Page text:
2 thoughts on “What We Talk About When We Talk About Detroit

  1. Edward Carney

    Nice post. I appreciate what you’re doing and I wish you the best of luck as your project continues. However, my own perspective compels me to view the tone of this post and the focus of the interviews you mentioned as symptomatic of the middle class or upper-middle class bias that affects so many conversations about the “millennial generation.”

    You say that we should be focusing on the success stories coming out of places like Detroit, and while I’m not about to argue that the stories you’re telling aren’t worth telling, I don’t think there’s much benefit in focusing on them to the exclusion of the horror stories that make Detroit the butt of so many jokes. The place really is in trouble. The vast majority of its population are victims of circumstance, victims of policy failures and losses in the lottery of birth, and of the class-based biases that often cheapen the conversation about such problems. There’s a serious danger involved in trying to steer the conversation entirely in the direction of how the entrepreneurial spirit can help to turn around the fortunes of a degraded urban landscape.

    I don’t think the jokes that you point to at the beginning of your post are generally as mean-spirited and ill-intentioned as you seem to think. Okay, I’d be hard-pressed to defend Dunham’s comment, but with what little I know of her work I’d be hard-pressed to defend a lot of what she does. But the overall category of humor that you’re pointing at accusatively doesn’t constitute dismissal of the problems that Detroit faces. Quite the contrary, it is an example of a tried-and-true function of edgy jokes, using humor to draw attention to real problems.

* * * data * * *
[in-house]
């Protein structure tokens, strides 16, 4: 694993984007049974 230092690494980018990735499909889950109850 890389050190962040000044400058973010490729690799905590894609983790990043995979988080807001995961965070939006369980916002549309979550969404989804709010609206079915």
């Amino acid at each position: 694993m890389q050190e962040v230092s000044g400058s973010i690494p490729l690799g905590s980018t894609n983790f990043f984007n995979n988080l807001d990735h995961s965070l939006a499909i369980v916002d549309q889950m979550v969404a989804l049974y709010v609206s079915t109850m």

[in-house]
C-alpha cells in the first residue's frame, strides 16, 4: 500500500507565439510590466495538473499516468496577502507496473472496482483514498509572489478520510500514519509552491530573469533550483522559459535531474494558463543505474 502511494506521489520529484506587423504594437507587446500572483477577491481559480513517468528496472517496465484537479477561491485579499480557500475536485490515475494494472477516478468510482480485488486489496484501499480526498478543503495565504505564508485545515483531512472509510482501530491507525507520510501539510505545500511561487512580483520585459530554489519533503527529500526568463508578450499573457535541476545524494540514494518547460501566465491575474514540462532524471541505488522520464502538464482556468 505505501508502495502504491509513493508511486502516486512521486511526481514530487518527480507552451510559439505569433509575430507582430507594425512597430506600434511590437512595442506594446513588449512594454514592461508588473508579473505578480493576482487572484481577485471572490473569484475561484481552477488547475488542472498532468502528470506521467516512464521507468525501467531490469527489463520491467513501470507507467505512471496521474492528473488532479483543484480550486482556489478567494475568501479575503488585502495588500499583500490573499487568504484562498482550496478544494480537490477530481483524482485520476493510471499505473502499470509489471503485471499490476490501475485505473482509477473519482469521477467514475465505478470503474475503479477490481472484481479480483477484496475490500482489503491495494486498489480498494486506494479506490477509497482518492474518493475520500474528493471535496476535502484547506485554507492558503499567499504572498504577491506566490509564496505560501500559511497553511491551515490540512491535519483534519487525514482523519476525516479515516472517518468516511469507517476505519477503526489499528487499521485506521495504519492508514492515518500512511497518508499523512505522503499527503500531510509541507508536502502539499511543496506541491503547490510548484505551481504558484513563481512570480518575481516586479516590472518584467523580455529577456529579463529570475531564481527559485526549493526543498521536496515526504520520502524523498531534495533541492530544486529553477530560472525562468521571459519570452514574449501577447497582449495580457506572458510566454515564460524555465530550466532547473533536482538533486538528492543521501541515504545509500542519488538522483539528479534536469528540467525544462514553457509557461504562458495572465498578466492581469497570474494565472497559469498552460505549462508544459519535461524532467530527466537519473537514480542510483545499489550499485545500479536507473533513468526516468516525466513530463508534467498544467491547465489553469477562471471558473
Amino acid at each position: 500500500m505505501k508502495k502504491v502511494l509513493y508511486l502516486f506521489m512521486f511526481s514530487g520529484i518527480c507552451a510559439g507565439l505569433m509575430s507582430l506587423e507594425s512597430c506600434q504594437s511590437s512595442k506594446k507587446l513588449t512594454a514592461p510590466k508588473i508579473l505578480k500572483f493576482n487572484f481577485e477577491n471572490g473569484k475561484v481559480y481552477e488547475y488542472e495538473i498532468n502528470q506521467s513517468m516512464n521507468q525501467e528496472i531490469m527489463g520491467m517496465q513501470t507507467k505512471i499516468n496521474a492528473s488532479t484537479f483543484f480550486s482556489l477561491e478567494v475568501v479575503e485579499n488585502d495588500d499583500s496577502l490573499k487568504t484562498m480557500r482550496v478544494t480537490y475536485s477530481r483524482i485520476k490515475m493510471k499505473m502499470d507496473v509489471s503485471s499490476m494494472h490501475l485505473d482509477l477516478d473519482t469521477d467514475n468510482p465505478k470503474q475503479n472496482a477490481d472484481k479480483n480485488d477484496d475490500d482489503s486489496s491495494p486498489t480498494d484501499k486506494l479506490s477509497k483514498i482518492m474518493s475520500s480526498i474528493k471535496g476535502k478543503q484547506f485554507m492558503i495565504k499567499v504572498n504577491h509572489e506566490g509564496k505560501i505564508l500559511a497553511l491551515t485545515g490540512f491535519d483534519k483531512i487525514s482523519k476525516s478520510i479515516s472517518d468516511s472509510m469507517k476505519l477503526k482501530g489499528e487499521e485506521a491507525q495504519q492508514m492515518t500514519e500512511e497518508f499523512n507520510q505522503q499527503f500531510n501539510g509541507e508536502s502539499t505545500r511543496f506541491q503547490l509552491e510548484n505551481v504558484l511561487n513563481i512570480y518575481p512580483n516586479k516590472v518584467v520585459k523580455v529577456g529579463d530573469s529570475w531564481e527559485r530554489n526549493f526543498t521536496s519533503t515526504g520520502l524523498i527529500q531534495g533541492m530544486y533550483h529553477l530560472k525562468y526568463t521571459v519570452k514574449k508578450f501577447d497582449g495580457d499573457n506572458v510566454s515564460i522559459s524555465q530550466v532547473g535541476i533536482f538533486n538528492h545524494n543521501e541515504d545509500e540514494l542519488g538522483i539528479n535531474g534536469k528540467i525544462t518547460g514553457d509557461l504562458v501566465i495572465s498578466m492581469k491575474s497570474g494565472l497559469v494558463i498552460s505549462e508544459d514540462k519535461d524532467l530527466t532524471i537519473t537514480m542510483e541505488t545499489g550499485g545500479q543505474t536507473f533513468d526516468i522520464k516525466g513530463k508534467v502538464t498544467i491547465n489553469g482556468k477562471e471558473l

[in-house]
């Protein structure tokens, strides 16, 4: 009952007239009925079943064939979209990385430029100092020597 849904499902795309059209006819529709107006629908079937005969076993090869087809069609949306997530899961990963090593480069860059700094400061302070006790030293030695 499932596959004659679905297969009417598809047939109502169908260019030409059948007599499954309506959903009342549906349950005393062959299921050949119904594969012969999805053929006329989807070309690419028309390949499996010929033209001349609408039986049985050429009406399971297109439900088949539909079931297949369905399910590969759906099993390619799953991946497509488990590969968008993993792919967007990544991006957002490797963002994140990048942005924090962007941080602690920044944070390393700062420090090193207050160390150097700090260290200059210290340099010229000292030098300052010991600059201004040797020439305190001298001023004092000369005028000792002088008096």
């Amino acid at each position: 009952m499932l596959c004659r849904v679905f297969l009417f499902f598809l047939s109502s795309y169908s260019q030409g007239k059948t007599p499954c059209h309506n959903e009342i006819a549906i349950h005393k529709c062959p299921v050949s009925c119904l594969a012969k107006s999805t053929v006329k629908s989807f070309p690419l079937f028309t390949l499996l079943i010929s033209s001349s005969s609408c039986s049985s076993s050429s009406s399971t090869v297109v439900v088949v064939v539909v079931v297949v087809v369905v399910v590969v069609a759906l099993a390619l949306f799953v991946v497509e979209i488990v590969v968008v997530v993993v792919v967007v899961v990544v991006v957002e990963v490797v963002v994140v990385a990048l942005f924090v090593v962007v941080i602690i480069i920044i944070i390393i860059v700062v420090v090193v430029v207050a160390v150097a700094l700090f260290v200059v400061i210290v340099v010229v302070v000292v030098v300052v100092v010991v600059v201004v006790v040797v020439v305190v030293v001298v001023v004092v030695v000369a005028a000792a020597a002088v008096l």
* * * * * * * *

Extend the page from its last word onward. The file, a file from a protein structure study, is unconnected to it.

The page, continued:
If Detroit wasn’t the butt of jokes, people wouldn’t be as aware of how serious the situation is. Barring jokes, the only way to inform people about the problems that still exist there is by saying, :”Hey look at this latest awful thing that happened in Detroit. Have a look at these crime statistics and have a look at this video of a dilapidated falling the f*** down.” But psychology being what it is, people will be much more inclined to turn away from such serious reminders of the city’s plight then they will be to laugh when someone says, “Sure our local infrastructure has problems, but at least we’re not Detroit.”

    As a resident of Buffalo, NY, one of Detroit’s fellow decaying rust-belt burgs, I use that phrase often. But far from being a way of crapping on another town or building up some sense of the superiority of my own, such jokes are just a more humorous way of saying, “Somebody help us!” I don’t actually feel good about the fact that there are places in America that are deeper economic hell holes than my own. I find that fact incredibly depressing, and yet I laugh to keep from crying.

    Perhaps you’ll respond by saying that I could take a proactive view, or that I could at least look for the better aspects of my own town and count on those building themselves up. There’s something to be said for that, but enough people are doing it already. And it’s an object lesson in the ability of that optimism to blind people to the plight that is still overwhelming the vast majority of the region.